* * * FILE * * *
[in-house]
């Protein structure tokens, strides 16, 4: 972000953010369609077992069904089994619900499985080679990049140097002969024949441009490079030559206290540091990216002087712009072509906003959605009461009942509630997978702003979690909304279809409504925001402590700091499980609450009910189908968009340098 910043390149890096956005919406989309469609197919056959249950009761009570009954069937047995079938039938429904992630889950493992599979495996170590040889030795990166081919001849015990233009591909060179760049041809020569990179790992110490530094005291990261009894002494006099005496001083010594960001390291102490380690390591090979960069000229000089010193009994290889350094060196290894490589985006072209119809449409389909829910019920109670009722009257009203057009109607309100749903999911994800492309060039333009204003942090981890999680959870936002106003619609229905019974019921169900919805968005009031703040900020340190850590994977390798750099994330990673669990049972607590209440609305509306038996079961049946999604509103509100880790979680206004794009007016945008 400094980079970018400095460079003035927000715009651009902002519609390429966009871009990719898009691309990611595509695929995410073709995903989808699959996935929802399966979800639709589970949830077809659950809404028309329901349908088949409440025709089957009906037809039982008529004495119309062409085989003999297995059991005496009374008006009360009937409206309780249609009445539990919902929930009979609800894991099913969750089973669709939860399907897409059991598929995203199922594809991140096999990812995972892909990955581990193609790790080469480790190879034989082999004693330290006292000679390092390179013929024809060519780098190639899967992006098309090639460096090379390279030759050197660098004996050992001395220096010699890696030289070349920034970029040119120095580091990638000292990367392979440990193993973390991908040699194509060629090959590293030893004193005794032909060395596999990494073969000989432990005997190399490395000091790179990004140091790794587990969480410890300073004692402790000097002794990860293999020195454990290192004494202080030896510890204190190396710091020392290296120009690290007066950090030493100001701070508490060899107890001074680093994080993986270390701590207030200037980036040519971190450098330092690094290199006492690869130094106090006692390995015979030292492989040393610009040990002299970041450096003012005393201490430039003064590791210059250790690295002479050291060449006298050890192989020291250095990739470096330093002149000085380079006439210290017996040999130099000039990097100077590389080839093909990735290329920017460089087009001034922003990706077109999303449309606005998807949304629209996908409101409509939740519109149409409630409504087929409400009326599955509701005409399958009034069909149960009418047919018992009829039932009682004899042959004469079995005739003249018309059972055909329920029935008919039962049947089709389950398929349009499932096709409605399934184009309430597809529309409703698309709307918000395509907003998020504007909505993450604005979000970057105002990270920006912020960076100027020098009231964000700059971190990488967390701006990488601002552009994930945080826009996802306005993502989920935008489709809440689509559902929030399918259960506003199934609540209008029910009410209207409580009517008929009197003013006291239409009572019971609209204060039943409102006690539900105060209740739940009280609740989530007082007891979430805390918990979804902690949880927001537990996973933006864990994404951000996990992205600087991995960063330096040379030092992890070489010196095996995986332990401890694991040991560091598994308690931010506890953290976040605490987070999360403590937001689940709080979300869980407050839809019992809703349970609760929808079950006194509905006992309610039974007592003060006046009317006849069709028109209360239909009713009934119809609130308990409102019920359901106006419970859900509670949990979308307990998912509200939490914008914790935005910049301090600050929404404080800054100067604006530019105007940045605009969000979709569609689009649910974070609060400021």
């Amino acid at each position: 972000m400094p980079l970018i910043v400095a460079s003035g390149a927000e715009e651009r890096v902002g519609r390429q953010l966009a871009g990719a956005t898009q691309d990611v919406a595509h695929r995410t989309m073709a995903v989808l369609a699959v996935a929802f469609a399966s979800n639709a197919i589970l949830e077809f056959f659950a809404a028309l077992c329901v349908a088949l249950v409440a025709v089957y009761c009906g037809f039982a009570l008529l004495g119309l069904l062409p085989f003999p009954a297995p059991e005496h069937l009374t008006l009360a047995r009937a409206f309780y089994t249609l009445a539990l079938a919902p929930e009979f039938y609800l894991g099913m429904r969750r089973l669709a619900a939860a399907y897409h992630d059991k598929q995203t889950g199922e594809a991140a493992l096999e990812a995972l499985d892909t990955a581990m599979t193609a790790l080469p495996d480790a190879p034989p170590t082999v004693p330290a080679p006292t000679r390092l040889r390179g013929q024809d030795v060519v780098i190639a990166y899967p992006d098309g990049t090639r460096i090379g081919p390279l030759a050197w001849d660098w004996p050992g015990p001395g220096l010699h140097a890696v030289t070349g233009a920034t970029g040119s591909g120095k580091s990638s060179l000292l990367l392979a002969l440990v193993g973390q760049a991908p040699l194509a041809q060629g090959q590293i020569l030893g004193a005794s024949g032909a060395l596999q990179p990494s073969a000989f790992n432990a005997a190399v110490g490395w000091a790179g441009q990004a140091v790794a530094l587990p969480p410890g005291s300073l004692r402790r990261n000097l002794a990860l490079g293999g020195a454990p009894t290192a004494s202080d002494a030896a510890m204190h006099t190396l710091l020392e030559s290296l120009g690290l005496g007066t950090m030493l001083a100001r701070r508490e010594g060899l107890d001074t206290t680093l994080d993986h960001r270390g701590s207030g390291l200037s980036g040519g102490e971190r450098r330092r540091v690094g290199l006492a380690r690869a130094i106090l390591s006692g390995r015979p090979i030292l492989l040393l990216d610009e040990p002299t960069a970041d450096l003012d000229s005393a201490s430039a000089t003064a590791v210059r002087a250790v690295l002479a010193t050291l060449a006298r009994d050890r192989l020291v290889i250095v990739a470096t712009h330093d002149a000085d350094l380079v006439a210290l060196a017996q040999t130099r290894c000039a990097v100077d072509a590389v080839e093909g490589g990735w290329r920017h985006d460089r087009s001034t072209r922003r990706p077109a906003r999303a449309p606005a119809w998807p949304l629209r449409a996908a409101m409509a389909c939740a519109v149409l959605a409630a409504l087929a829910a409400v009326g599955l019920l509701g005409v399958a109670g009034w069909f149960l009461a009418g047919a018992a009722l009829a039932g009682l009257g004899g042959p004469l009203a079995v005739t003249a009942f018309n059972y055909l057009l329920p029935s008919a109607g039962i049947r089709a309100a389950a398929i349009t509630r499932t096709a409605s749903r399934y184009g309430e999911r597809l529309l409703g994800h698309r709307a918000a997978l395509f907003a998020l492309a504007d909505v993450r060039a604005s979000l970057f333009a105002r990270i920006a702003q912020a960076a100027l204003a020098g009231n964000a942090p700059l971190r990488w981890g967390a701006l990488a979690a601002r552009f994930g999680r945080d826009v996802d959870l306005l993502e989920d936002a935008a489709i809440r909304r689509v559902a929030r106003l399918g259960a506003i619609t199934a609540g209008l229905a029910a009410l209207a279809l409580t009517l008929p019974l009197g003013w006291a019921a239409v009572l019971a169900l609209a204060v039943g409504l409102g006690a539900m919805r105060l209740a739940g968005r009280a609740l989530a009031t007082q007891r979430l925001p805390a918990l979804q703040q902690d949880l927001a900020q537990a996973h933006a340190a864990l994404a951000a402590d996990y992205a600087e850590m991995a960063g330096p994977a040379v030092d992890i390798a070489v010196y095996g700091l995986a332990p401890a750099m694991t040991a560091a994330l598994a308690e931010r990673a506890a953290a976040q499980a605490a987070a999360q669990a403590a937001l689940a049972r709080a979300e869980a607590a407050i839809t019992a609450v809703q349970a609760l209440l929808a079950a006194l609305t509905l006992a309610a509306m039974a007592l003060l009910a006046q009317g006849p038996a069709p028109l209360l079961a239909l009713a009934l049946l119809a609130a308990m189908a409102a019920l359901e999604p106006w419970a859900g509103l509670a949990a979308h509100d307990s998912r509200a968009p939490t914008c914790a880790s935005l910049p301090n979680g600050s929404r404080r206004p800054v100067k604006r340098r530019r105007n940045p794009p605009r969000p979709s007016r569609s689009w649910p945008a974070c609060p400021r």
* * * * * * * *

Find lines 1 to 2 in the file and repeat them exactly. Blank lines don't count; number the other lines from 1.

[in-house]
């Protein structure tokens, strides 16, 4: 972000953010369609077992069904089994619900499985080679990049140097002969024949441009490079030559206290540091990216002087712009072509906003959605009461009942509630997978702003979690909304279809409504925001402590700091499980609450009910189908968009340098 910043390149890096956005919406989309469609197919056959249950009761009570009954069937047995079938039938429904992630889950493992599979495996170590040889030795990166081919001849015990233009591909060179760049041809020569990179790992110490530094005291990261009894002494006099005496001083010594960001390291102490380690390591090979960069000229000089010193009994290889350094060196290894490589985006072209119809449409389909829910019920109670009722009257009203057009109607309100749903999911994800492309060039333009204003942090981890999680959870936002106003619609229905019974019921169900919805968005009031703040900020340190850590994977390798750099994330990673669990049972607590209440609305509306038996079961049946999604509103509100880790979680206004794009007016945008 400094980079970018400095460079003035927000715009651009902002519609390429966009871009990719898009691309990611595509695929995410073709995903989808699959996935929802399966979800639709589970949830077809659950809404028309329901349908088949409440025709089957009906037809039982008529004495119309062409085989003999297995059991005496009374008006009360009937409206309780249609009445539990919902929930009979609800894991099913969750089973669709939860399907897409059991598929995203199922594809991140096999990812995972892909990955581990193609790790080469480790190879034989082999004693330290006292000679390092390179013929024809060519780098190639899967992006098309090639460096090379390279030759050197660098004996050992001395220096010699890696030289070349920034970029040119120095580091990638000292990367392979440990193993973390991908040699194509060629090959590293030893004193005794032909060395596999990494073969000989432990005997190399490395000091790179990004140091790794587990969480410890300073004692402790000097002794990860293999020195454990290192004494202080030896510890204190190396710091020392290296120009690290007066950090030493100001701070508490060899107890001074680093994080993986270390701590207030200037980036040519971190450098330092690094290199006492690869130094106090006692390995015979030292492989040393610009040990002299970041450096003012005393201490430039003064590791210059250790690295002479050291060449006298050890192989020291250095990739470096330093002149000085380079006439210290017996040999130099000039990097100077590389080839093909990735290329920017460089087009001034922003990706077109999303449309606005998807949304629209996908409101409509939740519109149409409630409504087929409400009326599955509701005409399958009034069909149960009418047919018992009829039932009682004899042959004469079995005739003249018309059972055909329920029935008919039962049947089709389950398929349009499932096709409605399934184009309430597809529309409703698309709307918000395509907003998020504007909505993450604005979000970057105002990270920006912020960076100027020098009231964000700059971190990488967390701006990488601002552009994930945080826009996802306005993502989920935008489709809440689509559902929030399918259960506003199934609540209008029910009410209207409580009517008929009197003013006291239409009572019971609209204060039943409102006690539900105060209740739940009280609740989530007082007891979430805390918990979804902690949880927001537990996973933006864990994404951000996990992205600087991995960063330096040379030092992890070489010196095996995986332990401890694991040991560091598994308690931010506890953290976040605490987070999360403590937001689940709080979300869980407050839809019992809703349970609760929808079950006194509905006992309610039974007592003060006046009317006849069709028109209360239909009713009934119809609130308990409102019920359901106006419970859900509670949990979308307990998912509200939490914008914790935005910049301090600050929404404080800054100067604006530019105007940045605009969000979709569609689009649910974070609060400021």